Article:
• Eden, D. J.; Liu, Tie; Kim, Kee-Tae; Juvela, M.; Liu, S. -Y.; Tatematsu, K.; Di Francesco, J.; Wang, K.; Wu, Y.; Thompson, M. A.; Fuller, G. A.; Li, Di; Ristorcelli, I.; Kang, Sung-ju; Hirano, N.; Johnstone, D.; Lin, Y.; He, J. H.; Koch, P. M.; Sanhueza, Patricio; Qin, S. -L.; Zhang, Q.; Goldsmith, P. F.; Evans, N. J.; Yuan, J.; Zhang, C. -P.; White, G. J.; Choi, Minho; Lee, Chang Won; Toth, L. V.; Mairs, S.; Yi, H. -W.; Tang, M.; Soam, A.; Peretto, N.; Samal, M. R.; Fich, M.; Parsons, H.; Malinen, J.; Bendo, G. J.; Rivera-Ingraham, A.; Liu, H. -L.; Wouterloot, J.; Li, P. S.; Qian, L.; Rawlings, J.; Rawlings, M. G.; Feng, S.; Wang, B.; Li, Dalei; Liu, M.; Luo, G.; Marston, A. P.; Pattle, K. M.; Pelkonen, V. -M.; Rigby, A. J.; Zahorecz, S.; Zhang, G.; Bogner, R.; Aikawa, Y.; Akhter, S.; Alina, D.; Bell, G.; Bernard, J. -P.; Blain, A.; Bronfman, L.; Byun, D. -Y.; Chapman, S.; Chen, H. -R.; Chen, M.; Chen, W. -P.; Chen, X.; Chen, Xuepeng; Chrysostomou, A.; Chu, Y. -H.; Chung, E. J.; Cornu, D.; Cosentino, G.; Cunningham, M. R.; Demyk, K.; Drabek-Maunder, E.; Doi, Y.; Eswaraiah, C.; Falgarone, E.; Feher, O.; Fraser, H.; Friberg, P.; Garay, G.; Ge, J. X.; Gear, W. K.; Greaves, J.; Guan, X.; Harvey-Smith, L.; Hasegawa, T.; He, Y.; Henkel, C.; Hirota, T.; Holland, W.; Hughes, A.; Jarken, E.; Ji, T. -G.; Jimenez-Serra, I.; Kang, M.; Kawabata, K. S.; Kim, Gwanjeong; Kim, Jungha; Kim, Jongsoo; Kim, S.; Koo, B. -C.; Kwon, Woojin; Kuan, Y. -J.; Lacaille, K. M.; Lai, S. -P.; Lee, C. F.; Lee, J. -E.; Lee, Y. -U.; Li, H.; Lo, N.; Lopez, J. A. P.; Lu, X.; Lyo, A. -R.; Mardones, D.; McGehee, P.; Meng, F.; Montier, L.; Montillaud, J.; Moore, T. J. T.; Morata, O.; Moriarty-Schieven, G. H.; Ohashi, S.; Pak, S.; Park, Geumsook; Paladini, R.; Pech, G.; Qiu, K.; Ren, Z. -Y.; Richer, J.; Sakai, T.; Shang, H.; Shinnaga, H.; Stamatellos, D.; Tang, Y. -W.; Traficante, A.; Vastel, C.; Viti, S.; Walsh, A.; Wang, H.; Wang, J.; Ward-Thompson, D.; Whitworth, A.; Wilson, C. D.; Xu, Y.; Yang, J.; Yuan, Y. -L.; Yuan, L.; Zavagno, A.; Zhang, C.; Zhang, G.; Zhang, H. -W.; Zhou, C.; Zhou, J.; Zhu, L.; Zuo, P. (2019)
    We present the first release of the data and compact-source catalogue for the JCMT Large Program SCUBA-2 Continuum Observations of Pre-protostellar Evolution (SCOPE). SCOPE consists of 850 mu m continuum observations of 1235 Planck Galactic Cold Clumps (PGCCs) made with the Submillimetre Common-User Bolometer Array 2 on the James Clerk Maxwell Telescope. These data are at an angular resolution of 14.4 arcsec, significantly improving upon the 353 GHz resolution of Planck at 5 arcmin, and allowing for a catalogue of 3528 compact sources in 558 PGCCs. We find that the detected PGCCs have significant sub-structure, with 61 per cent of detected PGCCs having three or more compact sources, with filamentary structure also prevalent within the sample. A detection rate of 45 per cent is found across the survey, which is 95 per cent complete to Planck column densities of N-H2 > 5 x10(21) cm(-2). By positionally associating the SCOPE compact sources with young stellar objects, the star formation efficiency, as measured by the ratio of luminosity to mass, in nearby clouds is found to be similar to that in the more distant Galactic Plane, with the column density distributions also indistinguishable from each other.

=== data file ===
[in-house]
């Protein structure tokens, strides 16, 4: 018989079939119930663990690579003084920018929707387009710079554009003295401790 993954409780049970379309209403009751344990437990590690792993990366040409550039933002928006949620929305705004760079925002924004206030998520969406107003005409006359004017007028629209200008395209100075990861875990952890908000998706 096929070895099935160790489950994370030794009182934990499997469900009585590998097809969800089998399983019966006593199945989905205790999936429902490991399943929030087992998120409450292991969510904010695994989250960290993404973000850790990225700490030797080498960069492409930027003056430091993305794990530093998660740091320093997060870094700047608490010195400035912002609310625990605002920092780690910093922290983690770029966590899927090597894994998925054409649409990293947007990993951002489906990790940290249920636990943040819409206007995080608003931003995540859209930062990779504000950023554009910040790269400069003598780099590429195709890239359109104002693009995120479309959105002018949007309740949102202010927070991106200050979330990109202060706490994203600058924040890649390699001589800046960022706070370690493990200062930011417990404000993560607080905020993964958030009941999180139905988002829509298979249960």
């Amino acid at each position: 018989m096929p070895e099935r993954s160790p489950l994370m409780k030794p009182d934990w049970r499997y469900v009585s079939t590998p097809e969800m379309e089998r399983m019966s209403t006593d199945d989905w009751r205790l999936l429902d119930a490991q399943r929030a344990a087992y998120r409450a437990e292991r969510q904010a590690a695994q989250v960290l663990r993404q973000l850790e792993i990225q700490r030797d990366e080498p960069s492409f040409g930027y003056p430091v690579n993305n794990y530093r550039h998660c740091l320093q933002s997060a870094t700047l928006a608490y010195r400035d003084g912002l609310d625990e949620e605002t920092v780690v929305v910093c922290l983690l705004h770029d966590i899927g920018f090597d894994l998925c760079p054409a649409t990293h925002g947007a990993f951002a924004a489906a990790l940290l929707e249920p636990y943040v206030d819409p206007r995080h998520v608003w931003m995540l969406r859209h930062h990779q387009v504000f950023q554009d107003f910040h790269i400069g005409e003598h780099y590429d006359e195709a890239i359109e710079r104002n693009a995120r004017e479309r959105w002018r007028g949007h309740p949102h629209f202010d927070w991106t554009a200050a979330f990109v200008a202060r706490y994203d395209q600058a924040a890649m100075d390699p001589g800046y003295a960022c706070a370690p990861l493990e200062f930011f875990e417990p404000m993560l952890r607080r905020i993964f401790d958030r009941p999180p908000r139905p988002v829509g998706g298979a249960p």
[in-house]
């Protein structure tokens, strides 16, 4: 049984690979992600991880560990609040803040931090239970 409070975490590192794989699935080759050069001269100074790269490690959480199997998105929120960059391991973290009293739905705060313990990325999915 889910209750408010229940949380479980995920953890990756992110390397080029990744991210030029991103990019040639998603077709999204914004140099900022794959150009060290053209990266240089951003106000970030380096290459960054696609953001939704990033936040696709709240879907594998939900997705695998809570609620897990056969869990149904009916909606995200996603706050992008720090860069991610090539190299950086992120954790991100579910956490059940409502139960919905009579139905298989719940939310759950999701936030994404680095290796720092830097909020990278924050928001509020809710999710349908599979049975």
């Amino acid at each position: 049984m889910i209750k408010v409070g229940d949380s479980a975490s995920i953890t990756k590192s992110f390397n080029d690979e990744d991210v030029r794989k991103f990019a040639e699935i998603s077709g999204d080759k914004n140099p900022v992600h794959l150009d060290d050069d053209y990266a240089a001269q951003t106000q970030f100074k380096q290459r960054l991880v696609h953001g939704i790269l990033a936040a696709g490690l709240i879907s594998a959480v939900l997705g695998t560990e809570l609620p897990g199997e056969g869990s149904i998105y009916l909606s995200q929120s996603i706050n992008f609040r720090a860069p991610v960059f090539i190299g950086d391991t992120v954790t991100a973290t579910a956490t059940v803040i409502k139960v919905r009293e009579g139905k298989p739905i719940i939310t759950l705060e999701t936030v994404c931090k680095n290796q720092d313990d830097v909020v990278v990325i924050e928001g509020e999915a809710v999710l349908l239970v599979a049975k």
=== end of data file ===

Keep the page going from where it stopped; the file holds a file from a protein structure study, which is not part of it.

• Alina, D.; Ristorcelli, I.; Montier, L.; Abdikamalov, E.; Juvela, M.; Ferriere, K.; Bernard, J. -Ph.; Micelotta, E. R. (2019)
    We present a statistical study of the relative orientation in the plane of the sky between interstellar magnetic fields and filaments hosting cold clumps. For the first time, we consider both the density of the environment and the density contrast between the filaments and their environment. Moreover, we geometrically distinguish between the clumps and the remaining portions of the filaments. We infer the magnetic field orientations in the filaments and in their environment from the Stokes parameters, 1 assuming optically thin conditions. Thus, we analyse the relative orientations between filaments, embedded clumps, internal and background magnetic fields, depending on their environment and evolutionary stages. We recover the previously observed trend for filaments in low column density environments to be aligned parallel to the background magnetic field; however, we find that this trend is significant only for low-contrast filaments, whereas high-contrast filaments tend to be randomly orientated with respect to the background magnetic field. Filaments in high column density environments do not globally show any preferential orientation, although low-contrast filaments alone tend to have perpendicular relative orientation with respect to the background magnetic field. For a subsample of nearby filaments, for which volume densities can be derived, we find a clear transition in the relative orientation with increasing density, at n(H) similar to 10(3) cm(-3), changing from mostly parallel to mostly perpendicular in the off-clump portions of filaments and from even to bimodal in clumps. Our results confirm a strong interplay between interstellar magnetic fields and filaments during their formation and evolution.